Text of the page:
In early May, the Hollister City Council voted for video cameras to be installed in the downtown Hollister. Because of criminal activity at past motorcycle rallies, $300,000-plus over-budget costs for downtown event police security, and a multitude of public requests, Hollister Chief of Police David Westrick agreed with the camera installation and said he views it as a way to “plan for the city’s future.”
Approximately 40 cameras are expected to be mounted by the third week of June, utilizing the following week as a trial run in preparation for the Hollister Biker Rally that is scheduled for the Fourth of July weekend. The installations will occur on buildings throughout downtown, including at the Briggs Building parking structure, Fire Station No. 1 on Fifth Street, the Veterans Memorial Building on San Benito Street, Old City Hall on Fifth Street, and every right-of-way street. The cost of the camera installation is approximately $352,000, which Westrick views as an investment that will be returned within the coming year.
Westrick explained that the cameras will be a boon to community safety, as well as the economy. By hiring trained special event police to watch security surveillance during downtown functions like the Biker Rally, it will aid Hollister police in monitoring each gathering by allowing them to respond quickly to any dangerous or illegal activity spotted on camera. Officials say that because of the cameras, any downtown event will be monitored more closely and efficiently, cutting down police expenses per event by at least a third, because not as many police will be needed on the ground to work the event due to the cameras’ birds eye views.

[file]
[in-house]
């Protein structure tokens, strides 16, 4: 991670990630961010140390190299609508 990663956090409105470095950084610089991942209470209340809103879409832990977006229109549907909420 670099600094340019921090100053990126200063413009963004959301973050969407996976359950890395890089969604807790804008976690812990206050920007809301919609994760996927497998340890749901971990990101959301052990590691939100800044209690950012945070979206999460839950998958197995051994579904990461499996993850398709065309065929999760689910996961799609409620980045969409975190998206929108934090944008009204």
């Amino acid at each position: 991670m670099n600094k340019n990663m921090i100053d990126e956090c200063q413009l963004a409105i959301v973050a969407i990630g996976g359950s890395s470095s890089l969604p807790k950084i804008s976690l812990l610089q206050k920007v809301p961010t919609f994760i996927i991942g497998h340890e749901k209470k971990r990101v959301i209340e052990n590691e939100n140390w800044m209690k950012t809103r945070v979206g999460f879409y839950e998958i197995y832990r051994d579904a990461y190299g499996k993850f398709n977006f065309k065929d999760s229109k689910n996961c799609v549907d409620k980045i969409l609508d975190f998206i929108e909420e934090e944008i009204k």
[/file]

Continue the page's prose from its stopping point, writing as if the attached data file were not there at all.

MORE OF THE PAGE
Westrick added that community members should feel safer downtown, and more may want to open businesses in the historic area. He also believes a safer downtown will invigorate the consumer culture of the area, and the community’s spending and patronizing of downtown shops and restaurants will increase.
When asked how Westrick and city officials will deal with concerns about invasion of privacy due to the cameras’ installation, the chief confidently stated that, “We have received enormous support for this safety movement. We are cognizant of civil liberty issues and we do not intend to infringe upon those rights.”
Hollister Downtown Association Executive Director Brenda Weatherly, while not expressing an official opinion on her group’s behalf, said she personally supports the cameras as a means to keep the downtown area safe.
City Manager William Avera said that while the cameras will be closely monitored by police during the biker rally, “for the most part, they won’t be monitored” unless there is a large event downtown. “It’s probably not going to be a whole lot different than a security camera on a home,” from which footage is checked if there was an incident worth reporting to police.